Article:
– a review of Amouage Opus VII
Among all my many moods and frequent fancies, one moves me more than nearly any other and sets my imagination alight, the delicious, delirious champagne bubbles of …anticipation. That timeless moment when anything and everything is possibility, when hopes and dreams and wishes slither inside to fuel the fires of your imagination, assert themselves and remind you that anything can and will likely happen, that you might know and experience what you never did before, go places you never knew you could.
Even now, even today, even as it seems in this endless dreary winter that sent Spring straight to an icy fevered limbo, anticipation takes hold and bubbles away in my mind, even as I have a slight hint that my anticipation might be just warranted enough, justified enough to make these fragrant hopes and ephemeral dreams a little more real, a little less dream to catch as it flies.
This day, this instant, my anticipation has a name, a prosaic name from an anything but prosaic house, the house of Amouage, and the name is nothing more and nowhere less than… Opus VII.
Once upon a time, the Library Collection line of Amouage seemed to be a counterpoint to their main line, scented sonatas as opposed to symphonies, Schubert lieder rather than full-blown Wagner operas, or novellas as opposed to doorstopper novels.
So I even believed at the time, until an inkling that arrived as the same time as Opus VI became a definite suspicion, if not a proven fact with the arrival of Opus VII.
You see, I suspect that the Library Collection is where Creative Director Christopher Chong gets to play with ideas and concepts that somehow fall outside the scope of the main line, where he might want to do things and say things on a different scale and to a different end.
Here is Opus VII at last after months of speculation, here is another concept and another idea. I have no press release to cling to nor any reviews to eye at a distance, no list of notes, nothing to go on. I am simply flying blind by my nose, walking that tightrope walk between my words, my emotions and my impressions without a safety net, and all I can hope for is not to fall flat on either my words or my face.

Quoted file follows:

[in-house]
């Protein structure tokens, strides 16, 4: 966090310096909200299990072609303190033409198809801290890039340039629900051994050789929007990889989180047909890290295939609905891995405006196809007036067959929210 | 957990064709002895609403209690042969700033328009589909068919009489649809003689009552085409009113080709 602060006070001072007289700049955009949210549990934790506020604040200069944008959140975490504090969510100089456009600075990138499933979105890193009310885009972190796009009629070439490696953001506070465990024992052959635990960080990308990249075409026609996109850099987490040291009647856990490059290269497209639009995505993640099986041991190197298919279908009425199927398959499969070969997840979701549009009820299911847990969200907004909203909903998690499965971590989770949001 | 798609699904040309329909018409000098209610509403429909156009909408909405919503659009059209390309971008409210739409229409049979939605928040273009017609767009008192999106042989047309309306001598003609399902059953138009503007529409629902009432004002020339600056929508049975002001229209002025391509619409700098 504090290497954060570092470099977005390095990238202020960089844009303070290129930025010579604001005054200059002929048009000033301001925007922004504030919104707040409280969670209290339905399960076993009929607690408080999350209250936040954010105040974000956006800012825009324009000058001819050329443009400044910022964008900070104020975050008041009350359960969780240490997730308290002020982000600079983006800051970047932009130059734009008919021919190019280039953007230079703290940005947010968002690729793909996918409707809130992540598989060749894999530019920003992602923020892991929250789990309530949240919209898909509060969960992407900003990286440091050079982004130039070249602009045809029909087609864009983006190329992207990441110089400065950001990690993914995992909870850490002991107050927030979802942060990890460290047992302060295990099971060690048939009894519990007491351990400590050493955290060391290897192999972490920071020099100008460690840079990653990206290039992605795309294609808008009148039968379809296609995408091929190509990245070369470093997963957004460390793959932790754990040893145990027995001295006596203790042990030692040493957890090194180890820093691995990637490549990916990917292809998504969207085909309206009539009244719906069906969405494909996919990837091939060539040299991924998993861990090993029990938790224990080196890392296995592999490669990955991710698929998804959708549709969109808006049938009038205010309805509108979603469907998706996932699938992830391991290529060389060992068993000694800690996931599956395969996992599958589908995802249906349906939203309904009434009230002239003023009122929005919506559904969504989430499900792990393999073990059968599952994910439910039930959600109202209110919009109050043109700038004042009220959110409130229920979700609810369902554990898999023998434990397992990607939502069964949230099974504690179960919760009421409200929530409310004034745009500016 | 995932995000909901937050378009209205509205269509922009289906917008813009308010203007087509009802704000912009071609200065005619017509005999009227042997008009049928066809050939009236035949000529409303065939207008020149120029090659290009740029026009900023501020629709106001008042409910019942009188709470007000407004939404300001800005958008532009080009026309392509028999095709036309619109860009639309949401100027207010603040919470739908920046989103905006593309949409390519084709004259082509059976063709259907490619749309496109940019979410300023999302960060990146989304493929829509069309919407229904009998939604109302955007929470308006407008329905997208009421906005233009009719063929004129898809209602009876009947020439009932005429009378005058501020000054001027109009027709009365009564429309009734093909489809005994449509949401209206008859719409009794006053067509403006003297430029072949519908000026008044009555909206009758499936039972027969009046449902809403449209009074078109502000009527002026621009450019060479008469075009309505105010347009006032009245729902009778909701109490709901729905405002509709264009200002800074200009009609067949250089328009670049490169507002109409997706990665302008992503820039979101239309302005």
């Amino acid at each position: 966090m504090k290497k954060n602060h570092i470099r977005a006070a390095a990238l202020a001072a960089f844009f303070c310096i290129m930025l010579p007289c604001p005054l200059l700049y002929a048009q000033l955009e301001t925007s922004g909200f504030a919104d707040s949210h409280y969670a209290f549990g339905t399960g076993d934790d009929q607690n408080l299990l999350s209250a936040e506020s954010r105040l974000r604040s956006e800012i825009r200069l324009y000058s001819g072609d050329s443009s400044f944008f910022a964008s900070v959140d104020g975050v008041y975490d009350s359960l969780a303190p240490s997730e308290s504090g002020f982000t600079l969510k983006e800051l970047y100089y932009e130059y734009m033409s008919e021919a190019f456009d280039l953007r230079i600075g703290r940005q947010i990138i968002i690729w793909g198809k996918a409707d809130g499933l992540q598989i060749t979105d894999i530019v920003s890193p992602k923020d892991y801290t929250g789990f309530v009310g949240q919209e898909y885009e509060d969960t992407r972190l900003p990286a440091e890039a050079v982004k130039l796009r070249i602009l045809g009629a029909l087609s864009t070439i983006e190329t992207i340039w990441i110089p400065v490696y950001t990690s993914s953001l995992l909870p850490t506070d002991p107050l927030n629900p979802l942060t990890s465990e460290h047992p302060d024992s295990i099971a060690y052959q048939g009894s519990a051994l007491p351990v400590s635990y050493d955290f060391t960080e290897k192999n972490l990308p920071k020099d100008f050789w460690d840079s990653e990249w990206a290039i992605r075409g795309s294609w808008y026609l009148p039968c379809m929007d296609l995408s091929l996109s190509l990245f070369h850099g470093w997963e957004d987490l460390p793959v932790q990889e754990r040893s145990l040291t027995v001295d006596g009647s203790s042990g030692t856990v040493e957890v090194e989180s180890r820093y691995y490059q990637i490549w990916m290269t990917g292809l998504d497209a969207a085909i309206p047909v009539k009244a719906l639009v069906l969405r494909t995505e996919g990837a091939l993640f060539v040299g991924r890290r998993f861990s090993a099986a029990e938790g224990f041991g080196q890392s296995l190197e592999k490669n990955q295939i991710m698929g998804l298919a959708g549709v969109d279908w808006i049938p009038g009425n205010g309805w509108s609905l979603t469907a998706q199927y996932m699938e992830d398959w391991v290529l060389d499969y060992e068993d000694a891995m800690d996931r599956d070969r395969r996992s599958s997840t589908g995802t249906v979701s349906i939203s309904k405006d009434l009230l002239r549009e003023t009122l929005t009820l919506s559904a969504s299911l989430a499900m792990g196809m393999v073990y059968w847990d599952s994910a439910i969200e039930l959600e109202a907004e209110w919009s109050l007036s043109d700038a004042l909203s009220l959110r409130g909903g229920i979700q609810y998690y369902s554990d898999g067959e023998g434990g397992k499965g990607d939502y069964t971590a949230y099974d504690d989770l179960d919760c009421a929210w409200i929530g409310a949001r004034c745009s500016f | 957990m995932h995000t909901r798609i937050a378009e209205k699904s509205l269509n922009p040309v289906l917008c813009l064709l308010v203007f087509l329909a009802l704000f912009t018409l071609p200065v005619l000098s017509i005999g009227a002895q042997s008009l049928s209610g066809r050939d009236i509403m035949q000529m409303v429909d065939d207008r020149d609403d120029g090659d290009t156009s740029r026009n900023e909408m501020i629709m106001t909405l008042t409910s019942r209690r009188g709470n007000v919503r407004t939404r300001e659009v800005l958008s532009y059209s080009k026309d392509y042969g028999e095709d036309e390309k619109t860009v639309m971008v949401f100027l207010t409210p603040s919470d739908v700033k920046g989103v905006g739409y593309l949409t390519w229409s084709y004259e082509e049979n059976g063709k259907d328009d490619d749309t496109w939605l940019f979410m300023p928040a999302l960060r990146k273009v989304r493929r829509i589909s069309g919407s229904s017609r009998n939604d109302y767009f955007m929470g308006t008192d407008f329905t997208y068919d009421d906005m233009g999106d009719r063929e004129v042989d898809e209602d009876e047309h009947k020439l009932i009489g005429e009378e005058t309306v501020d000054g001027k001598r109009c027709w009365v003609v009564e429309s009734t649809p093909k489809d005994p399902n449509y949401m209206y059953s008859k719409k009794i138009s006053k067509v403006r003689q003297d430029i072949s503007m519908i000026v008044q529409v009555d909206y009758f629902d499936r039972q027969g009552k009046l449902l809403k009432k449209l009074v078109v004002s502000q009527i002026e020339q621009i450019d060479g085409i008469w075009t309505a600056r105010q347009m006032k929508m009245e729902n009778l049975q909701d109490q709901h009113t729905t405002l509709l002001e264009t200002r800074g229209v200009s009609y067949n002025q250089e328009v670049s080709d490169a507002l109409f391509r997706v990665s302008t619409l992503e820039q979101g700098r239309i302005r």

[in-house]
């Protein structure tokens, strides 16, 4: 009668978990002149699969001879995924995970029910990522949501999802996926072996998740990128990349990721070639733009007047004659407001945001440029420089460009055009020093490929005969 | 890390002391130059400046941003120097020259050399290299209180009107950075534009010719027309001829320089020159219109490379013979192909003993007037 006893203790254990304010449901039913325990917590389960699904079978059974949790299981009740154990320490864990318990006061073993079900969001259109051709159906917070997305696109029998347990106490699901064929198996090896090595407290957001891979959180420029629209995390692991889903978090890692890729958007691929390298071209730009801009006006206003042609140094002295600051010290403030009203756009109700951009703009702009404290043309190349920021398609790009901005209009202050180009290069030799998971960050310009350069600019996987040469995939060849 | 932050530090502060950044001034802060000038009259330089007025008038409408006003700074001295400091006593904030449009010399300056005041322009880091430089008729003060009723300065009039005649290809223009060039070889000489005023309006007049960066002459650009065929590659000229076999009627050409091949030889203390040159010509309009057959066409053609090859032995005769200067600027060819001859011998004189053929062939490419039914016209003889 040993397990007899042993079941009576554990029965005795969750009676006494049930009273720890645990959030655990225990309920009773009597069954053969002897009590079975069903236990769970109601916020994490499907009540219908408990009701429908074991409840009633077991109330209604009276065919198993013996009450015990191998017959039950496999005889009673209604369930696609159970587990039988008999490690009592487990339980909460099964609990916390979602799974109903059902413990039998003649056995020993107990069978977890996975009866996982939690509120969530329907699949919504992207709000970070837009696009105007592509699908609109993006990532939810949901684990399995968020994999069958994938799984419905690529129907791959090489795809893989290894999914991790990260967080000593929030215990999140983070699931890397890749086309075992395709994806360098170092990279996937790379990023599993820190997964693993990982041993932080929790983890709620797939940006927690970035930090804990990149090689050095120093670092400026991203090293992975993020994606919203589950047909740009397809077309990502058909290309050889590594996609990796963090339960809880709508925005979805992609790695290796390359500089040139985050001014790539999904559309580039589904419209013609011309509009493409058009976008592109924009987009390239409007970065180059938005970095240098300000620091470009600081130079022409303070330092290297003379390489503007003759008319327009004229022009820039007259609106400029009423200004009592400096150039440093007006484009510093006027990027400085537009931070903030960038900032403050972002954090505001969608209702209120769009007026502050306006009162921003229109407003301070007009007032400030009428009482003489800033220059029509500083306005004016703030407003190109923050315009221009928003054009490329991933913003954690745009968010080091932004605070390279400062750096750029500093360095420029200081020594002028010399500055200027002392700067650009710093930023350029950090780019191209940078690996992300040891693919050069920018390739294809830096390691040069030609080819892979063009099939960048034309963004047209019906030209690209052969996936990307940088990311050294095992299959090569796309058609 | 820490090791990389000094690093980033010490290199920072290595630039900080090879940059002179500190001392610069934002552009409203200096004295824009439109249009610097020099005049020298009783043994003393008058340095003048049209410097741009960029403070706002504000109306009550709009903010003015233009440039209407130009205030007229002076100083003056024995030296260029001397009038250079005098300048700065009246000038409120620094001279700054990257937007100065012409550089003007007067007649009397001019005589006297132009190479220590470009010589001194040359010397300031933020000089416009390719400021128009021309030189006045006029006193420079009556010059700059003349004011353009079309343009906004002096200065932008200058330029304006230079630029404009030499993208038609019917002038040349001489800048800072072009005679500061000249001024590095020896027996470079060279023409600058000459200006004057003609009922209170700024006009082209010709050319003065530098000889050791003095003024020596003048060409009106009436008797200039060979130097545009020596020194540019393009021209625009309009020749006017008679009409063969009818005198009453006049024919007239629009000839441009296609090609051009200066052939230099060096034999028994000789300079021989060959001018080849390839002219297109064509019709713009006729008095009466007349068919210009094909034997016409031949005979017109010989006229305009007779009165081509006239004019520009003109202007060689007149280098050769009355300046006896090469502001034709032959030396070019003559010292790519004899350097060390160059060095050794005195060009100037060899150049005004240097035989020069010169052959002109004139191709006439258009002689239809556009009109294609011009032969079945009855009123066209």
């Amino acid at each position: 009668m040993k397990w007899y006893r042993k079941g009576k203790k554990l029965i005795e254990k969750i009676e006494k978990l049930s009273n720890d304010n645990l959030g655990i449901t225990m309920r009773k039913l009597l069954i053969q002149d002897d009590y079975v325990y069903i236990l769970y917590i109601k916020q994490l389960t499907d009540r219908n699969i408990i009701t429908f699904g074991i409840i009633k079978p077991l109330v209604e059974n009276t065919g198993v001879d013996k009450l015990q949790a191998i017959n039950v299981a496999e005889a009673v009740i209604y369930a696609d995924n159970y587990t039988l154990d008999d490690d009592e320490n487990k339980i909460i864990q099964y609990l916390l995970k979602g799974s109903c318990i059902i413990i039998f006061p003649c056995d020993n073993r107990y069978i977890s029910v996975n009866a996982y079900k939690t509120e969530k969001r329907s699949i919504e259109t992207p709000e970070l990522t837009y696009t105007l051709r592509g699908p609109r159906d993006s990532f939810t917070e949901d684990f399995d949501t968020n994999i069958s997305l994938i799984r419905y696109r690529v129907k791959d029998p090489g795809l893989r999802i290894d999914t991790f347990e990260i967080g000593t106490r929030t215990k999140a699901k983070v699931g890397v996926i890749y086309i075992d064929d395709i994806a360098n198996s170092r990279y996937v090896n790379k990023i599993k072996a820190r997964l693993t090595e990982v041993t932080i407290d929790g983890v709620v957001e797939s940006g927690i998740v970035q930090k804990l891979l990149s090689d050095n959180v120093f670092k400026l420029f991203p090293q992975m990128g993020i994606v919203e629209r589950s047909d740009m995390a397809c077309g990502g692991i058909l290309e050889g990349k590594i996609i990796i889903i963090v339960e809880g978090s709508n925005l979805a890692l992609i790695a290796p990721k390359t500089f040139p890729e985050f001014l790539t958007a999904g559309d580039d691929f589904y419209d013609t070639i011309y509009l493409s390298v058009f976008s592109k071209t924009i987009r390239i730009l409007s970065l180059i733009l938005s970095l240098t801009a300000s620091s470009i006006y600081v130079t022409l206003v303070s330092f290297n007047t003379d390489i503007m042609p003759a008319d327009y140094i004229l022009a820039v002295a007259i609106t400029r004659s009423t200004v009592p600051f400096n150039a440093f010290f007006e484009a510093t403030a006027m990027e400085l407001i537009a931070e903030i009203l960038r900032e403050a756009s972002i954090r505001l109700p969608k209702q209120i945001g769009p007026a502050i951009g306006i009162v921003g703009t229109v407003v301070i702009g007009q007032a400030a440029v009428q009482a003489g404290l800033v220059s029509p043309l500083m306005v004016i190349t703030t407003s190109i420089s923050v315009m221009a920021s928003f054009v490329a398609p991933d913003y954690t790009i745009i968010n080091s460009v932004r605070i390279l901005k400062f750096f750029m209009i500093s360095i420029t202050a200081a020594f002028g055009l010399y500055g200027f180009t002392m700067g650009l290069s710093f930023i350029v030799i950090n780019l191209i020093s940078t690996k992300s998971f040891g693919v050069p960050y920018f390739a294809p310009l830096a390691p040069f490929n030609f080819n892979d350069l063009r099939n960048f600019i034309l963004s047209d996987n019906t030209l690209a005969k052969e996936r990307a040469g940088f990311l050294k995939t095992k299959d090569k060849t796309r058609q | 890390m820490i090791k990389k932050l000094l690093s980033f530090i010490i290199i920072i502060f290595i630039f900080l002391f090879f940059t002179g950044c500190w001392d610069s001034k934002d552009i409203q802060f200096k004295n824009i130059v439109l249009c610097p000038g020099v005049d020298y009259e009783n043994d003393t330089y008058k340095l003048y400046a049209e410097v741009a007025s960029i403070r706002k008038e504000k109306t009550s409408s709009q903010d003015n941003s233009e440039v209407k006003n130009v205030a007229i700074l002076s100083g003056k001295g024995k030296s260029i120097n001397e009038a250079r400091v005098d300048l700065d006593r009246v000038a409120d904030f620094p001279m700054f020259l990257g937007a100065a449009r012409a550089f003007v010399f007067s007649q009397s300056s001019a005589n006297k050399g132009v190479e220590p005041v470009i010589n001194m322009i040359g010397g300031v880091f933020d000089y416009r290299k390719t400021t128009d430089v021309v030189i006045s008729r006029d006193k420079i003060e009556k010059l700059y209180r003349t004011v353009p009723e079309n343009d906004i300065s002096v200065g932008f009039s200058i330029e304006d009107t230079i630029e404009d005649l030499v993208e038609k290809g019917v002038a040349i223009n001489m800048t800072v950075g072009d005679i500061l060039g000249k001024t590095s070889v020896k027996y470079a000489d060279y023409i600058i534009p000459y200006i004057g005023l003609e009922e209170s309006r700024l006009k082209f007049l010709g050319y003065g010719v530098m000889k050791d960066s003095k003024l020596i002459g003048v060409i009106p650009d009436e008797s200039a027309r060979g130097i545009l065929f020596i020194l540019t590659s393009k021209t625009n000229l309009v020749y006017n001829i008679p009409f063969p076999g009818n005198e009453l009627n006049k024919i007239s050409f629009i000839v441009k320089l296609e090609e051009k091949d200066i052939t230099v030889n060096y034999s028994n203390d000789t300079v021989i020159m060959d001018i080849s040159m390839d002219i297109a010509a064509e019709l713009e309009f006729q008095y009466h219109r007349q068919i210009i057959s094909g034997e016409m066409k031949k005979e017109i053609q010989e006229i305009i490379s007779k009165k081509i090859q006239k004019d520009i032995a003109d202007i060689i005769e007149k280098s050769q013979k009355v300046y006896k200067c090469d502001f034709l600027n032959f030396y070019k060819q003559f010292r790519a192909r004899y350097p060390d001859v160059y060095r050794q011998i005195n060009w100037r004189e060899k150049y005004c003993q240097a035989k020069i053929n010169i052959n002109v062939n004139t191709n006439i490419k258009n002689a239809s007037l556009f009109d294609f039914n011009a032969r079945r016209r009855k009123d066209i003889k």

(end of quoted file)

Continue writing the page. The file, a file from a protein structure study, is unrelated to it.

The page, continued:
It is like nothing I expected, nothing I thought it would be. Nevertheless, it is an Amouage, and therefore, nothing if not surprising.
What would it be, so many of us wondered, would it be an iris, asked some people, would it be a leather, would it be anything at all like its predecessor?
I could answer all of those questions, but that’s no way to review an Amouage.
Opus VII is an iris, an iris apparent to my questionable nose from start to finish, an iris that refracts and shimmers and sparkles not with intimations of a light and airy, chilly spring, not at all like any famous irises you might think you know. Instead of light, it gives you a decadent, delectable and nearly Gothic twilit dark, instead of repeating all those famous orris commonplaces, it delivers something else, something unexpected – it gives you an iris with a haunting, slightly foreboding edge. Not ominous so much as arresting, compelling your attention in an instant.
Orris butter has so many facets on its own, far more than the flower its rhizomes sustain. With Opus VII, you will find in the opening alone not a few of them, interlaced with each other in compelling ways I can’t recall ever having encountered before. An earthy, spicy jolt to my senses of black pepper, an opening sunburst song of bergamot and maybe a touch of grapefruit that winks on your skin and is gone before that most regal, midnight purple iris steps forward to command your attention, as it surely will. Not a cold, chilly iris, not even so haughty as many irises are, but still a touch…imperious, as all irises should be.